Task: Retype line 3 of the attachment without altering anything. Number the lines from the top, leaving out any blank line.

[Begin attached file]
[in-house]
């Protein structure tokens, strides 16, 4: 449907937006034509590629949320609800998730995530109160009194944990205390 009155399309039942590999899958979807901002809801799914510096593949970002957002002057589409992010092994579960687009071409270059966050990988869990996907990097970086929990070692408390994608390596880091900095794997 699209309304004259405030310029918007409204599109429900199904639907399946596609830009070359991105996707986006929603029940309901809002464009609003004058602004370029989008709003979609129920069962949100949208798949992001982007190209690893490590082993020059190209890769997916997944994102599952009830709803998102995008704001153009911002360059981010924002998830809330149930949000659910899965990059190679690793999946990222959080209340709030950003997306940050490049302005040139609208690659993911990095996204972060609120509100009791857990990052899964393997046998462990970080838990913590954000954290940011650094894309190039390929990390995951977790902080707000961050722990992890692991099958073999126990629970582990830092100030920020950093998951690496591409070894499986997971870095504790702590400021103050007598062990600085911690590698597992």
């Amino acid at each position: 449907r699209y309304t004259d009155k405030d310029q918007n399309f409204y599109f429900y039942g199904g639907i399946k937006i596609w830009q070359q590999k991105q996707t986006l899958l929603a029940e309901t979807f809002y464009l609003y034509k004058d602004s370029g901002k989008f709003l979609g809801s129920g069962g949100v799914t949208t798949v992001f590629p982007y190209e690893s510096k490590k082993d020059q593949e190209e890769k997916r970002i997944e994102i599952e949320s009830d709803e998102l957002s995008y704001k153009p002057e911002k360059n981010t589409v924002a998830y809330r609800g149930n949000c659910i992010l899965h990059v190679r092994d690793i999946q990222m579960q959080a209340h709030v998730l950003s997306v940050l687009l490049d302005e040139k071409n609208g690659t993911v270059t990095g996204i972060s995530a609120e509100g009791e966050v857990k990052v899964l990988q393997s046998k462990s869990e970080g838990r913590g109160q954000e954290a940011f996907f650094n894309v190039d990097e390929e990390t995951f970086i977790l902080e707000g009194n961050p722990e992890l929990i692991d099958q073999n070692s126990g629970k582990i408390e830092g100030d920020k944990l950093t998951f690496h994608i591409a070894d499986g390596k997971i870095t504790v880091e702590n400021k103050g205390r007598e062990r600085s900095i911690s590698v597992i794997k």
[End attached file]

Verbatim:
């Amino acid at each position: 449907r699209y309304t004259d009155k405030d310029q918007n399309f409204y599109f429900y039942g199904g639907i399946k937006i596609w830009q070359q590999k991105q996707t986006l899958l929603a029940e309901t979807f809002y464009l609003y034509k004058d602004s370029g901002k989008f709003l979609g809801s129920g069962g949100v799914t949208t798949v992001f590629p982007y190209e690893s510096k490590k082993d020059q593949e190209e890769k997916r970002i997944e994102i599952e949320s009830d709803e998102l957002s995008y704001k153009p002057e911002k360059n981010t589409v924002a998830y809330r609800g149930n949000c659910i992010l899965h990059v190679r092994d690793i999946q990222m579960q959080a209340h709030v998730l950003s997306v940050l687009l490049d302005e040139k071409n609208g690659t993911v270059t990095g996204i972060s995530a609120e509100g009791e966050v857990k990052v899964l990988q393997s046998k462990s869990e970080g838990r913590g109160q954000e954290a940011f996907f650094n894309v190039d990097e390929e990390t995951f970086i977790l902080e707000g009194n961050p722990e992890l929990i692991d099958q073999n070692s126990g629970k582990i408390e830092g100030d920020k944990l950093t998951f690496h994608i591409a070894d499986g390596k997971i870095t504790v880091e702590n400021k103050g205390r007598e062990r600085s900095i911690s590698v597992i794997k």